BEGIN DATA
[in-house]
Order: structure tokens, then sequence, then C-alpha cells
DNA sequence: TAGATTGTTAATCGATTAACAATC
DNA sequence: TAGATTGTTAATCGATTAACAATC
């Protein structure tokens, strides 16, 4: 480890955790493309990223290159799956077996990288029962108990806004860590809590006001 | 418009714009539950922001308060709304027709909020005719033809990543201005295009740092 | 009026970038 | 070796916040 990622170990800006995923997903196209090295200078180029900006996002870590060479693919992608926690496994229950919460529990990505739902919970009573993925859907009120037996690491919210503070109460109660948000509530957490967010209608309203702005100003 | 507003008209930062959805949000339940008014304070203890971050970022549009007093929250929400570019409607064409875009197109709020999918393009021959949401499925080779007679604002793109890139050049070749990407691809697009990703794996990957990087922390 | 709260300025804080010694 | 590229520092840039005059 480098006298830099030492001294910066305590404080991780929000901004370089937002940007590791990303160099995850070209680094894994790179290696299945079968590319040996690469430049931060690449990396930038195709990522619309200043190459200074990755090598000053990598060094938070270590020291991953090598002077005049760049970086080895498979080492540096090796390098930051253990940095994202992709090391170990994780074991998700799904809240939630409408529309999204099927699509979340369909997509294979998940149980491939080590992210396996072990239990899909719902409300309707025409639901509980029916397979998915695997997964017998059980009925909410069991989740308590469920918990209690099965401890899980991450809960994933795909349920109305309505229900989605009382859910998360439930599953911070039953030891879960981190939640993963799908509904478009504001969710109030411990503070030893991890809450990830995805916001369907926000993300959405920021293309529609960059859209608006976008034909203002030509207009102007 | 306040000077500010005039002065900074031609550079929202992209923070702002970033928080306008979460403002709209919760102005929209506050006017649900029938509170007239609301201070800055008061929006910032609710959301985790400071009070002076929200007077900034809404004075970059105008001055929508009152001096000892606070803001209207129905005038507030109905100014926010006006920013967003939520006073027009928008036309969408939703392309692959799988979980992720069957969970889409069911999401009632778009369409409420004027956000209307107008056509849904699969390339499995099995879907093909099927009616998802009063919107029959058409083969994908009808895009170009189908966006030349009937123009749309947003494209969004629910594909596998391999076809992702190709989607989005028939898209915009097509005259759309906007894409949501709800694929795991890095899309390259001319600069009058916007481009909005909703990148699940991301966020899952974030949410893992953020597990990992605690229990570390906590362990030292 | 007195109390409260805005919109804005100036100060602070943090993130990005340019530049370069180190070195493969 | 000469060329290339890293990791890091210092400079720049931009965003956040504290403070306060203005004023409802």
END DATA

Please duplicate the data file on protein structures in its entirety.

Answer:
[in-house]
Order: structure tokens, then sequence, then C-alpha cells
DNA sequence: TAGATTGTTAATCGATTAACAATC
DNA sequence: TAGATTGTTAATCGATTAACAATC
């Protein structure tokens, strides 16, 4: 480890955790493309990223290159799956077996990288029962108990806004860590809590006001 | 418009714009539950922001308060709304027709909020005719033809990543201005295009740092 | 009026970038 | 070796916040 990622170990800006995923997903196209090295200078180029900006996002870590060479693919992608926690496994229950919460529990990505739902919970009573993925859907009120037996690491919210503070109460109660948000509530957490967010209608309203702005100003 | 507003008209930062959805949000339940008014304070203890971050970022549009007093929250929400570019409607064409875009197109709020999918393009021959949401499925080779007679604002793109890139050049070749990407691809697009990703794996990957990087922390 | 709260300025804080010694 | 590229520092840039005059 480098006298830099030492001294910066305590404080991780929000901004370089937002940007590791990303160099995850070209680094894994790179290696299945079968590319040996690469430049931060690449990396930038195709990522619309200043190459200074990755090598000053990598060094938070270590020291991953090598002077005049760049970086080895498979080492540096090796390098930051253990940095994202992709090391170990994780074991998700799904809240939630409408529309999204099927699509979340369909997509294979998940149980491939080590992210396996072990239990899909719902409300309707025409639901509980029916397979998915695997997964017998059980009925909410069991989740308590469920918990209690099965401890899980991450809960994933795909349920109305309505229900989605009382859910998360439930599953911070039953030891879960981190939640993963799908509904478009504001969710109030411990503070030893991890809450990830995805916001369907926000993300959405920021293309529609960059859209608006976008034909203002030509207009102007 | 306040000077500010005039002065900074031609550079929202992209923070702002970033928080306008979460403002709209919760102005929209506050006017649900029938509170007239609301201070800055008061929006910032609710959301985790400071009070002076929200007077900034809404004075970059105008001055929508009152001096000892606070803001209207129905005038507030109905100014926010006006920013967003939520006073027009928008036309969408939703392309692959799988979980992720069957969970889409069911999401009632778009369409409420004027956000209307107008056509849904699969390339499995099995879907093909099927009616998802009063919107029959058409083969994908009808895009170009189908966006030349009937123009749309947003494209969004629910594909596998391999076809992702190709989607989005028939898209915009097509005259759309906007894409949501709800694929795991890095899309390259001319600069009058916007481009909005909703990148699940991301966020899952974030949410893992953020597990990992605690229990570390906590362990030292 | 007195109390409260805005919109804005100036100060602070943090993130990005340019530049370069180190070195493969 | 000469060329290339890293990791890091210092400079720049931009965003956040504290403070306060203005004023409802």